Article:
It was asked if people get AstraZeneca now, and then a different 'booster' later. The answer was not at this time, they are going to focus on getting everyone their first shot, then their second before they even consider another round for a different vaccine. They said there was lots of other considerations they have look into such as supply, logistics, and safety. So it wasn't a no, but it was just a maybe.

In terms of spreading out the vaccines to longer than the initial recommendations, was it was okay, in fact it could be better. The timing of the second shot is based on the drug companies, and is a MINIMUM time to wait. For vaccines that require multiple shots, doing it too early will reduce the effectiveness, however doing it later can increase the effectiveness. They tried to explain it in simple terms. Essentially, when you get your first shot, your body starts to build an immunity to it. The next shot is the earliest it will have built immunity. So if you get the next shot too early, your body hasn't had the chance maximize its immunity, so then second shot you are start at a lower immunity level. If you wait, your body will be at the best immunity level at the beginning of the second dose. There is a sweet spot that you don't want to be too long, but it has to be a really long time. So essentially the Feds would have to really screw up for the second dose not to be effective. I found this part most interesting. Sorry, if don't have the medical information or any links.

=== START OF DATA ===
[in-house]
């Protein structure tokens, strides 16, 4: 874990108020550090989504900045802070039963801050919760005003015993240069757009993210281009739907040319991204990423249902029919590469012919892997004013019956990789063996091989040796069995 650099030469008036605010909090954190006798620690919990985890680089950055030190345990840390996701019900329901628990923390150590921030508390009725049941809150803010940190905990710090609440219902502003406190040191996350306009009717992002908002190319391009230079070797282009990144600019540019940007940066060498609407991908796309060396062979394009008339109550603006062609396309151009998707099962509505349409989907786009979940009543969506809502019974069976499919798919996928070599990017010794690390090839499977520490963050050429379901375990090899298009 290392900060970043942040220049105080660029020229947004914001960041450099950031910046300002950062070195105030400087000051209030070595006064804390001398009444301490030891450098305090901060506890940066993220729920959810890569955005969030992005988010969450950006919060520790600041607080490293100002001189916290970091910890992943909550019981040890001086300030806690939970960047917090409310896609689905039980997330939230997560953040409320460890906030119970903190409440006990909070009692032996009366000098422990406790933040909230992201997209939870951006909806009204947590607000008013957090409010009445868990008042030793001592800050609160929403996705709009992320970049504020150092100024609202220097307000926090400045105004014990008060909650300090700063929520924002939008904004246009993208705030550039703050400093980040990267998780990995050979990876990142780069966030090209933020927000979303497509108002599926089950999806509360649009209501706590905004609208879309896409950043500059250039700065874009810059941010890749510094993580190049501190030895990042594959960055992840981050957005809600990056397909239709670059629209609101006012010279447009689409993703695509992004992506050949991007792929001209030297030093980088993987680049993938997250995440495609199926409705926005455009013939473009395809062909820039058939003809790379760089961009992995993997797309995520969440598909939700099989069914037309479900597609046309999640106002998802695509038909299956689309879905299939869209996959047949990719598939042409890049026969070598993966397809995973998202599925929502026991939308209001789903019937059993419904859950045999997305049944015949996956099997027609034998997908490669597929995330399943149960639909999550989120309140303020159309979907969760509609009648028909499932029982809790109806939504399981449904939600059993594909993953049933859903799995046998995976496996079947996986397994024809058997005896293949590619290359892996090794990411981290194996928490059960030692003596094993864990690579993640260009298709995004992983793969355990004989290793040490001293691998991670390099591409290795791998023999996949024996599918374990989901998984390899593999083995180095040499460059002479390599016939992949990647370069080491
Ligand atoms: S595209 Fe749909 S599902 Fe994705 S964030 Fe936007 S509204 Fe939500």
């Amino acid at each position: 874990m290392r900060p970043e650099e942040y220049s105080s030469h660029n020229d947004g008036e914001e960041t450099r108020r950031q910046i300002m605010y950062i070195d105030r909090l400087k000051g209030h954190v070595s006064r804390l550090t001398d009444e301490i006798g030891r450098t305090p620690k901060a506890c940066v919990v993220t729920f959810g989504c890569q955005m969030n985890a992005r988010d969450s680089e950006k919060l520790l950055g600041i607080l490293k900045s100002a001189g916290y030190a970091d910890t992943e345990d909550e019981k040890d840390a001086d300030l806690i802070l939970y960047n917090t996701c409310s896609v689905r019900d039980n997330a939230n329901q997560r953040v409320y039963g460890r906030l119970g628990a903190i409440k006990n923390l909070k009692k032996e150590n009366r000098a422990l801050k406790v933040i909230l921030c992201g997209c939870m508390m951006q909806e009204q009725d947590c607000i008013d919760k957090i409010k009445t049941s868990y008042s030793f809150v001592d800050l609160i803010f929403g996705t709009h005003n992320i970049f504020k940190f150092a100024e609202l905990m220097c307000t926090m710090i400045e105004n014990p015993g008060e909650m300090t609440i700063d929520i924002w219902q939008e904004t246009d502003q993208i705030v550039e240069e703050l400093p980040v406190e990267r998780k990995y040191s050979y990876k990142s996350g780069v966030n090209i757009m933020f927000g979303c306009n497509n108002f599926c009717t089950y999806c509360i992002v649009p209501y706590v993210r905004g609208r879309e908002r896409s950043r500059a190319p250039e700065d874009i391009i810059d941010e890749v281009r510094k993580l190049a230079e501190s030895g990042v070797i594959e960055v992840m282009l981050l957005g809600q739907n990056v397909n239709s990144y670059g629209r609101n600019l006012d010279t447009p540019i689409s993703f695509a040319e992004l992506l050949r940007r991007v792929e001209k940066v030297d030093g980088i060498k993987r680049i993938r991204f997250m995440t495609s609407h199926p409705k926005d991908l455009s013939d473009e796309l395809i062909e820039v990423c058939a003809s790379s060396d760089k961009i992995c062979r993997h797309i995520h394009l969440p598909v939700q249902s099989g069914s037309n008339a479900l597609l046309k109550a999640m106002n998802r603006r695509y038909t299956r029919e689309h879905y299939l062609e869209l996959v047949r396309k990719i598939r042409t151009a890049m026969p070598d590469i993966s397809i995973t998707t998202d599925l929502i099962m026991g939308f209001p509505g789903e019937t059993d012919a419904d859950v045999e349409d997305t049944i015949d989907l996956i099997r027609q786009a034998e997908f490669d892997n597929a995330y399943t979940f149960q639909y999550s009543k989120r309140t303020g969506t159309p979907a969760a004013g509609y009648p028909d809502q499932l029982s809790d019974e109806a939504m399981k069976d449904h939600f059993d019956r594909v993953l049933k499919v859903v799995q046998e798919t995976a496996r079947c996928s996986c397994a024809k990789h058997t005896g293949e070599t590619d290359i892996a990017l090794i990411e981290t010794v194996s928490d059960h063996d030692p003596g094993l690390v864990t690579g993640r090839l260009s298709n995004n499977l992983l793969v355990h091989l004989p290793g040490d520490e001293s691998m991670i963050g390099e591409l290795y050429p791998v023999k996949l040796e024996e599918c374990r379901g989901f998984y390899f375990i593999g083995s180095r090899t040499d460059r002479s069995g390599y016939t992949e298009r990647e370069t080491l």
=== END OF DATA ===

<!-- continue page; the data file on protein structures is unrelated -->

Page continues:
They are expecting to give all adults who want it by June for this first dose. They are still waiting for vaccines for kids, but it is on the horizon, just not time frame.